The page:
Premise: You are a turkey farmer just a couple of months away from that most important day for turkey farmers, Thanksgiving. The turkeys are coming along nicely and will be perfect to sell for the holiday. However, an evil train conductor – let’s call him Snidely Whiplash (who’s upgraded to driving the train himself now) — has other plans for those birds. He proceeds to run them over with his railed machine of rolling destruction.

Question: When you sue Mr. Whiplash for “negligently” running over your poor turkeys, will you ask for the value they would have if you sold them then, a paltry sum, or will you be able to collect their expected value on Thanksgiving?

Answer: When this happened in 1938, the Court of Appeals of Texas ruled that the lower courts erred in assessing and awarding the turkeys’ value as what it would be on Thanksgiving. So instead of the $18 you would’ve gained from those plump delicious malegris gallopavos, you’ll only be getting the $6 for the little poults they were as if you had sold them the day they died. According to Texas, them’s the rules. Absurd! Injustice!

But! Fret not my pitiful poultryman protagonist, just like Dudley Do-Right, you’ll get the last laugh against Mr. Whiplash. In attempting to avoid shelling out the 18 clams, ol’ Snidely ended up spending a hefty sum, including 10 bucks on his lawyer! All together his expenses were just over $100, which he was trying to get you to pay for after he gutted your gobblers. The nerve! The court refused, because even though you only got $6, since you collected damages, it was a valid claim and you can’t be subjected to paying Mr. Whiplash’s costs. And that’s as happy an ending as we’ll get. The End.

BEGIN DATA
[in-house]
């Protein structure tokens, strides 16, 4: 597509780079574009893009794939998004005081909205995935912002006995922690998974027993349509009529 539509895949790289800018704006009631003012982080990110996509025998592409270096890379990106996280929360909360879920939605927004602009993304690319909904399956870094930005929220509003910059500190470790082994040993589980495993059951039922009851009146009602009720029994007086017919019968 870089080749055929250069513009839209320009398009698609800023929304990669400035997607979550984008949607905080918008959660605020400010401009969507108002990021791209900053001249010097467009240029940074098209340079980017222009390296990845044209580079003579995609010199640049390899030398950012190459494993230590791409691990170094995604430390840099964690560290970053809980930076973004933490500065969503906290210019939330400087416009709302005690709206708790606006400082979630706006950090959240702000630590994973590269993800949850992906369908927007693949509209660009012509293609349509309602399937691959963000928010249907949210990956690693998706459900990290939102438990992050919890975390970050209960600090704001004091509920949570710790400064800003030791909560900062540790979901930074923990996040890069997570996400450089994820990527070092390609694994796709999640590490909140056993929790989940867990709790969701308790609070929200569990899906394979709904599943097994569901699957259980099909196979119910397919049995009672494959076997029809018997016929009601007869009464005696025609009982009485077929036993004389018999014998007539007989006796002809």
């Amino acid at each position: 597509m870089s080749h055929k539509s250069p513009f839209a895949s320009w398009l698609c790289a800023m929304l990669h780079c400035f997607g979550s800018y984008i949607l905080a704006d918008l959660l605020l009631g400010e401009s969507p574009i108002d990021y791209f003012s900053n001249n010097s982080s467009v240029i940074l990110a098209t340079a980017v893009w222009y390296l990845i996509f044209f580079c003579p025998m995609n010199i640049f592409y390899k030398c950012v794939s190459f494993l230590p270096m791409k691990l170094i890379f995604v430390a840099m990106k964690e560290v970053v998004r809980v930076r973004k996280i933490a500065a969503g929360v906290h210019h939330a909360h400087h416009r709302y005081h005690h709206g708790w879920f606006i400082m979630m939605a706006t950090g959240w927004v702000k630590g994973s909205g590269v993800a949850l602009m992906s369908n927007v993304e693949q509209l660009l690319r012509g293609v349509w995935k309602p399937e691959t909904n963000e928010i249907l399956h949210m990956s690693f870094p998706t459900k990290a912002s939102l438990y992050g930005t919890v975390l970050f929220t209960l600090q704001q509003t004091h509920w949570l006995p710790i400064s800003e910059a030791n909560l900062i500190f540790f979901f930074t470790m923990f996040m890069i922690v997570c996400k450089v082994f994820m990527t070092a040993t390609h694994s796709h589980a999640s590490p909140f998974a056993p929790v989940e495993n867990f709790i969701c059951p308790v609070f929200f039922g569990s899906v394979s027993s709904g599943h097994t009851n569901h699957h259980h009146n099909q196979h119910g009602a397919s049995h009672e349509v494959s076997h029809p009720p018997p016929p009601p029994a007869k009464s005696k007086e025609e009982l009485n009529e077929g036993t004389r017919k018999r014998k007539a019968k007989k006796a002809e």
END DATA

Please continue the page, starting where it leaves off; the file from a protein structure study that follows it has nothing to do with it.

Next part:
For anyone interested in the real case, look up Tex. & N. O. R. Co. v. Nolen, 107 S.W.2d 1116 (Tex. Civ. App. 1937).

A Thanksgiving Hypo by Jack Ellis (1L)

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